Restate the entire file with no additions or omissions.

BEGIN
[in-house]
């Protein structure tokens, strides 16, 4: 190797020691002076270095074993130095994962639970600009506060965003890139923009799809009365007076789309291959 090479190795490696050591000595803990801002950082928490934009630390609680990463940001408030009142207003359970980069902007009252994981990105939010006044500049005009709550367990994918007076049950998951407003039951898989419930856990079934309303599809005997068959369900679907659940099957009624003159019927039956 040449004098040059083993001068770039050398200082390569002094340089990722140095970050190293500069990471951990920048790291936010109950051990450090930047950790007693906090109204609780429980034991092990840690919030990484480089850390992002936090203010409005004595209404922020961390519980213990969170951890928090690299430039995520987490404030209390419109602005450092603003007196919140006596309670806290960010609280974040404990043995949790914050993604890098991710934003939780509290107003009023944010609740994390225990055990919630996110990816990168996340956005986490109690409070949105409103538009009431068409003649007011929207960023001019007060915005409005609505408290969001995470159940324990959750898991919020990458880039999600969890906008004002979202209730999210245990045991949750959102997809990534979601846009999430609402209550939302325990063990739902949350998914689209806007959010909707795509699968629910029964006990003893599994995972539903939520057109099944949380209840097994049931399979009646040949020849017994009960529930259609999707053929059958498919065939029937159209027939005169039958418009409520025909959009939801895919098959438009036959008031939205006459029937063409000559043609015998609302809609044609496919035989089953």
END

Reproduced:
[in-house]
């Protein structure tokens, strides 16, 4: 190797020691002076270095074993130095994962639970600009506060965003890139923009799809009365007076789309291959 090479190795490696050591000595803990801002950082928490934009630390609680990463940001408030009142207003359970980069902007009252994981990105939010006044500049005009709550367990994918007076049950998951407003039951898989419930856990079934309303599809005997068959369900679907659940099957009624003159019927039956 040449004098040059083993001068770039050398200082390569002094340089990722140095970050190293500069990471951990920048790291936010109950051990450090930047950790007693906090109204609780429980034991092990840690919030990484480089850390992002936090203010409005004595209404922020961390519980213990969170951890928090690299430039995520987490404030209390419109602005450092603003007196919140006596309670806290960010609280974040404990043995949790914050993604890098991710934003939780509290107003009023944010609740994390225990055990919630996110990816990168996340956005986490109690409070949105409103538009009431068409003649007011929207960023001019007060915005409005609505408290969001995470159940324990959750898991919020990458880039999600969890906008004002979202209730999210245990045991949750959102997809990534979601846009999430609402209550939302325990063990739902949350998914689209806007959010909707795509699968629910029964006990003893599994995972539903939520057109099944949380209840097994049931399979009646040949020849017994009960529930259609999707053929059958498919065939029937159209027939005169039958418009409520025909959009939801895919098959438009036959008031939205006459029937063409000559043609015998609302809609044609496919035989089953």